JAMES RIVER SMALLMOUTH BASS FISHING
The James River is one of the few fine White River Basin smallmouth bass streams that remains. While the lower end of the river is flooded by Table Rock Lake, there are still many miles of the river that offer fine smallmouth fishing. The James River is very well known as one of the finest trophy smallmouth fisheries in the Ozark region, and indeed in the entire midwest region.
The James River is a relatively gentle stream as Ozark rivers go. While the stream has its fair share of riffles, it winds relatively slowly from its headwaters north of Springfield to where it flows into Table Rock Lake. This means that there are many deep, rocky, woody pools that are prime smallmouth bass habitat. The river is also very fertile, and has an excellent foodbase for its smallmouth bass population.
The first good access on the James River is the Joe Crighton Access. This access is located just a few miles upstream from Springfield Lake, so long floats downstream are not possible from this access. However, one good short float is from the Crighton Access two miles downstream to the Southwood Access. This portion of the river above the town of Springfield has some decent smallmouth bass fishing, but it is not among the most famous waters on the river.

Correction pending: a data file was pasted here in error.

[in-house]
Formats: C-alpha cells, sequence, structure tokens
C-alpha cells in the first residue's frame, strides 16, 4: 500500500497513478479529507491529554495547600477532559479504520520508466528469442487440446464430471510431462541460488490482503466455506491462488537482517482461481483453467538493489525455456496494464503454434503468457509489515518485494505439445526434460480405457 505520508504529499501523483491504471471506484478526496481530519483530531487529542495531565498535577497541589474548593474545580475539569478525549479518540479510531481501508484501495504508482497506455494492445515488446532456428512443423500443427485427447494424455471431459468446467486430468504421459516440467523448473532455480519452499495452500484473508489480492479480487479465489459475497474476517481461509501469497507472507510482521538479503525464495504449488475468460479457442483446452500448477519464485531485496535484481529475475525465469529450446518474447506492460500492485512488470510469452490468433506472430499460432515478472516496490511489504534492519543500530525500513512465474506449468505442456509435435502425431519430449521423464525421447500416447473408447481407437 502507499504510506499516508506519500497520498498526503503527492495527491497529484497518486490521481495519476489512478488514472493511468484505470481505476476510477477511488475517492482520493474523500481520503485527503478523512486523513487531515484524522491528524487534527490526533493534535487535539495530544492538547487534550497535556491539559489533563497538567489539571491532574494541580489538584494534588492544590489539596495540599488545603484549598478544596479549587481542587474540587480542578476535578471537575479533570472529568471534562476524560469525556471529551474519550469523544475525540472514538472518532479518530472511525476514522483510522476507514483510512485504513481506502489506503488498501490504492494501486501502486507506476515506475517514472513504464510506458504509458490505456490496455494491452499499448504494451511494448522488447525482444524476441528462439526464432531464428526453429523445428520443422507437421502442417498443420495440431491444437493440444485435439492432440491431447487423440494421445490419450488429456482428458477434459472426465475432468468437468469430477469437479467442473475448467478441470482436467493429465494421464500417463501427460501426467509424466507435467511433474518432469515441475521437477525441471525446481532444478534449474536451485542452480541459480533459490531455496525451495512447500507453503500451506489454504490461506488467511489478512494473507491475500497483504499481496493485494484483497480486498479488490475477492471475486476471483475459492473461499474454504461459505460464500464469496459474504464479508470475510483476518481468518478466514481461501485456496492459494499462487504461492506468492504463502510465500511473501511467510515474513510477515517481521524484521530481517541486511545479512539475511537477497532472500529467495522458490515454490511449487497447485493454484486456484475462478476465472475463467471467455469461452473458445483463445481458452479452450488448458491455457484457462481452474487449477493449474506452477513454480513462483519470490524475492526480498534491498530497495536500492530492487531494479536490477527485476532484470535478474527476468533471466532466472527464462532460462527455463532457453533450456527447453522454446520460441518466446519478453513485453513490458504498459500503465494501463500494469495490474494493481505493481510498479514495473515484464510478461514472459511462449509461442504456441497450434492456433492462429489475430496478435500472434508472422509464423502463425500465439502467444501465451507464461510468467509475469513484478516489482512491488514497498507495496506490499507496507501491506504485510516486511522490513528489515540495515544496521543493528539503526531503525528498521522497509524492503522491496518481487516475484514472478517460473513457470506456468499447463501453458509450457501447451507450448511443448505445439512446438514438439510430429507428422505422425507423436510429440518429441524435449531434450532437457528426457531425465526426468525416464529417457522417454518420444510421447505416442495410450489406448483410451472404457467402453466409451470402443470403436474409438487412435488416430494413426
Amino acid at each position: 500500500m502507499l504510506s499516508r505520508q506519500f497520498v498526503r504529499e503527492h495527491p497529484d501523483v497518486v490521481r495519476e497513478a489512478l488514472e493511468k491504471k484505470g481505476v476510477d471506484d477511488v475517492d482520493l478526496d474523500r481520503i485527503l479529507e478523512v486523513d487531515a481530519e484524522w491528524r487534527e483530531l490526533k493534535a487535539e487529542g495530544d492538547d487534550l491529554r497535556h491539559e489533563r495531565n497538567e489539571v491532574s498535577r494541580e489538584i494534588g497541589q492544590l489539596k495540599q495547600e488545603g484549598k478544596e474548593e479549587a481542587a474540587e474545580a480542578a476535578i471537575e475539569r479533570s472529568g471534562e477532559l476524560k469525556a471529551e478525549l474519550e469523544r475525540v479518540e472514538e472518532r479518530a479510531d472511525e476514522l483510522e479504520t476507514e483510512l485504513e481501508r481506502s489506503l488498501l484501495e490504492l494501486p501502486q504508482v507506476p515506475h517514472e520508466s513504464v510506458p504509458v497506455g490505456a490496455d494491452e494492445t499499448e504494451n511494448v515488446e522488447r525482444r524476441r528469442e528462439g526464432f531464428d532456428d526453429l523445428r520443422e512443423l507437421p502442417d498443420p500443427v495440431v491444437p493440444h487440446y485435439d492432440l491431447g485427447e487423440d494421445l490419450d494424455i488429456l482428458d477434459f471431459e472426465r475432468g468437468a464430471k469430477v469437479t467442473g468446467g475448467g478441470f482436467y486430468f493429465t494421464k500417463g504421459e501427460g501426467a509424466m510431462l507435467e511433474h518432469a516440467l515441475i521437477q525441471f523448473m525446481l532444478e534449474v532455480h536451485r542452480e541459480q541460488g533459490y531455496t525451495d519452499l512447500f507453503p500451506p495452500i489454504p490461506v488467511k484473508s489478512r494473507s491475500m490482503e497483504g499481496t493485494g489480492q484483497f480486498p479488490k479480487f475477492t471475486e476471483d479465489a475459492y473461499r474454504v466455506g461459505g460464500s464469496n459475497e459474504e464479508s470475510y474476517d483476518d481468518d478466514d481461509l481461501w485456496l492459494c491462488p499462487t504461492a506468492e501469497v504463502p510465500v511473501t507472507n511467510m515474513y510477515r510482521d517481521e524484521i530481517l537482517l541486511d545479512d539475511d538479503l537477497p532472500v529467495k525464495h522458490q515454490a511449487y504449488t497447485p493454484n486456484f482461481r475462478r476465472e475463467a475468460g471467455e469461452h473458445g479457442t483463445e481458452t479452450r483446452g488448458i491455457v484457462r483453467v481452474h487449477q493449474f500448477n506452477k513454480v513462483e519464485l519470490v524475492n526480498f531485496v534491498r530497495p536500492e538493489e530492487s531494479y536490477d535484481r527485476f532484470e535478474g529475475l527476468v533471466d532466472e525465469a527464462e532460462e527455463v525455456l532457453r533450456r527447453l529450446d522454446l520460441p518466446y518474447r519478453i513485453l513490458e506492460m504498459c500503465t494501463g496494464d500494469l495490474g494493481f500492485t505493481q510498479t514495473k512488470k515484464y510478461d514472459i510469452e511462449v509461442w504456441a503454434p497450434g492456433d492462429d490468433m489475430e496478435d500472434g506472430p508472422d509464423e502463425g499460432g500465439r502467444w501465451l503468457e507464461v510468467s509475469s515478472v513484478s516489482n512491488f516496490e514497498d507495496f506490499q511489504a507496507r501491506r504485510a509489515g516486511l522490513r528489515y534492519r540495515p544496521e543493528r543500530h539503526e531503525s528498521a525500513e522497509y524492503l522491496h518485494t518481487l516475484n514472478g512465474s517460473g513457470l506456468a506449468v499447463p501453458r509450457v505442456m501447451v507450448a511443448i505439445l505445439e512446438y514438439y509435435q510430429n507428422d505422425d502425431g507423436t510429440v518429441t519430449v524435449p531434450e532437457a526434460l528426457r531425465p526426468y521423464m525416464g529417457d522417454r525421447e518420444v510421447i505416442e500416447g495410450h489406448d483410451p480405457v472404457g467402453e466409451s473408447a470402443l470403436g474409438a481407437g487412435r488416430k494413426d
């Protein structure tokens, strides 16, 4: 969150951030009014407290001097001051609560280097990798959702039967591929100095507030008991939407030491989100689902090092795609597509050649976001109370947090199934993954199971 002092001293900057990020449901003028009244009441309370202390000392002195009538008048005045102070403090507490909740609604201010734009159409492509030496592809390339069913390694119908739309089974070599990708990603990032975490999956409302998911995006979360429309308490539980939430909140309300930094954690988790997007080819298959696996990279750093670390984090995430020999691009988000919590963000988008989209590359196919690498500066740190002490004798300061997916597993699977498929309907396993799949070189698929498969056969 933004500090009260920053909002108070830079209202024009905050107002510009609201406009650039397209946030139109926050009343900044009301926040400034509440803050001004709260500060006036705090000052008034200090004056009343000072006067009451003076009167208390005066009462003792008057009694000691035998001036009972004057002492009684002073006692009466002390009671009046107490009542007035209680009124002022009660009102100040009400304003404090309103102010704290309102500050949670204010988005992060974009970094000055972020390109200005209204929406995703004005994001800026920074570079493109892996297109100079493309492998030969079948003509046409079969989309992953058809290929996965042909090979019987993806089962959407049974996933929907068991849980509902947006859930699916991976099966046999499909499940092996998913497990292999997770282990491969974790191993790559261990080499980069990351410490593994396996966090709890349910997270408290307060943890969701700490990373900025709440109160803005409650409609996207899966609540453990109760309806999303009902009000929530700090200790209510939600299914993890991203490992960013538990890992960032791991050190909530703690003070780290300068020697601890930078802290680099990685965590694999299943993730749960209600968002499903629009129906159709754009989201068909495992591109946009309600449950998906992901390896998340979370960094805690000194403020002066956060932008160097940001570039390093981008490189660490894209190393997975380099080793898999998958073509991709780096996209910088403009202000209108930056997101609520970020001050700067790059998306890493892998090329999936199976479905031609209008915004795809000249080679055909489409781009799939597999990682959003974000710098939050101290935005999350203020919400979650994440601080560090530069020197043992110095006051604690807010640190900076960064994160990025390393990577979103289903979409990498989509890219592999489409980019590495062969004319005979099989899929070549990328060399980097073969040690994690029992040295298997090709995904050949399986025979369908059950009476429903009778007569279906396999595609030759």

Floaters can start there first good float at the Tailwaters Access, below Springfield Dam. One good float is from this point six miles downstream to the Owens Bridge. This float has some of the finest smallmouth bass fishing on the river, along with many other warm-water species that thrive in this tailwater environment. There are several other good floats on the river, but the distances between accesses usually dictates that the trips be at least overnighters. The one problem with the James River is that the accesses do not tend to be good one day floating distances apart. They are either too close for a good one day float, or too far to make in one day. This makes the river somewhat of a challenge to anglers, considering that it is too large to be much of a wading river. But for those willing to deal with these challenges, the rewards can be great.
The smallmouth on the James River bite on fairly normal offerings. Tube baits, plastic worms, crawfish crankbaits, small spinnerbaits, and topwaters are all very successful. The James River can at times be off color, so often visible baits tend to be more successful than subtle offerings. The James River is not always the easiest river to fish, but it offers much to the dedicated smallmouth bass angler.